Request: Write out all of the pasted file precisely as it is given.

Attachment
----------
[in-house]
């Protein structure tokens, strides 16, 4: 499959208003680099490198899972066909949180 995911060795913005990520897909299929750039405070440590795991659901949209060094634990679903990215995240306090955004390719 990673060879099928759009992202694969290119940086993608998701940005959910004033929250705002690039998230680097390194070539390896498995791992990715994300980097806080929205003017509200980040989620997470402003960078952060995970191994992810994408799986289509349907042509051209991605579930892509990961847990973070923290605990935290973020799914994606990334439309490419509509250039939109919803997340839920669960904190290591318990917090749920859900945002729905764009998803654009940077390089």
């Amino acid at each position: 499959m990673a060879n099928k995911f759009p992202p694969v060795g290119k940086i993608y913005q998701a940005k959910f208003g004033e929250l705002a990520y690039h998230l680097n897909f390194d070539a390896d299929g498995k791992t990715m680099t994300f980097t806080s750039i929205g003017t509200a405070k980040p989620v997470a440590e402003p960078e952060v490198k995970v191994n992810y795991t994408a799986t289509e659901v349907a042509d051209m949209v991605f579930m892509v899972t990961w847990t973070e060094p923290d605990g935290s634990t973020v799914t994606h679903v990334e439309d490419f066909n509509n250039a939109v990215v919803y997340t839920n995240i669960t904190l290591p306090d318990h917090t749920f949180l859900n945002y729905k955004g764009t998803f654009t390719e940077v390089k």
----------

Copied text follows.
[in-house]
């Protein structure tokens, strides 16, 4: 499959208003680099490198899972066909949180 995911060795913005990520897909299929750039405070440590795991659901949209060094634990679903990215995240306090955004390719 990673060879099928759009992202694969290119940086993608998701940005959910004033929250705002690039998230680097390194070539390896498995791992990715994300980097806080929205003017509200980040989620997470402003960078952060995970191994992810994408799986289509349907042509051209991605579930892509990961847990973070923290605990935290973020799914994606990334439309490419509509250039939109919803997340839920669960904190290591318990917090749920859900945002729905764009998803654009940077390089």
């Amino acid at each position: 499959m990673a060879n099928k995911f759009p992202p694969v060795g290119k940086i993608y913005q998701a940005k959910f208003g004033e929250l705002a990520y690039h998230l680097n897909f390194d070539a390896d299929g498995k791992t990715m680099t994300f980097t806080s750039i929205g003017t509200a405070k980040p989620v997470a440590e402003p960078e952060v490198k995970v191994n992810y795991t994408a799986t289509e659901v349907a042509d051209m949209v991605f579930m892509v899972t990961w847990t973070e060094p923290d605990g935290s634990t973020v799914t994606h679903v990334e439309d490419f066909n509509n250039a939109v990215v919803y997340t839920n995240i669960t904190l290591p306090d318990h917090t749920f949180l859900n945002y729905k955004g764009t998803f654009t390719e940077v390089k």